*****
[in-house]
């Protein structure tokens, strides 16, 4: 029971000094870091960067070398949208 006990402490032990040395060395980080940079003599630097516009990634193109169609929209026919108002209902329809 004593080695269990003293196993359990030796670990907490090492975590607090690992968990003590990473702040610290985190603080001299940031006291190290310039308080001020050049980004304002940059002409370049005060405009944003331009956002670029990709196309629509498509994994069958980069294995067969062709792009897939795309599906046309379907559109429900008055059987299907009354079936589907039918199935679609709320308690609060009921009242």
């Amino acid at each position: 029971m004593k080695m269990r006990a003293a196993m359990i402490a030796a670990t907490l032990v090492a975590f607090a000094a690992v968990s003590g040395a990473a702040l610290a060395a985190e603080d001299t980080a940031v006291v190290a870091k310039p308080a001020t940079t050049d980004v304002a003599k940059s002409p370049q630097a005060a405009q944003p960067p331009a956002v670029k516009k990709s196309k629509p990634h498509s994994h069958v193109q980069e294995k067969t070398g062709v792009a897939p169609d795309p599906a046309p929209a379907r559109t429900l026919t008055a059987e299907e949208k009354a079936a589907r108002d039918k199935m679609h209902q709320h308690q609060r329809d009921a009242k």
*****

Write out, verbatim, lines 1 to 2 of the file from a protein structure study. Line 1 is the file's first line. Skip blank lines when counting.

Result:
[in-house]
């Protein structure tokens, strides 16, 4: 029971000094870091960067070398949208 006990402490032990040395060395980080940079003599630097516009990634193109169609929209026919108002209902329809 004593080695269990003293196993359990030796670990907490090492975590607090690992968990003590990473702040610290985190603080001299940031006291190290310039308080001020050049980004304002940059002409370049005060405009944003331009956002670029990709196309629509498509994994069958980069294995067969062709792009897939795309599906046309379907559109429900008055059987299907009354079936589907039918199935679609709320308690609060009921009242």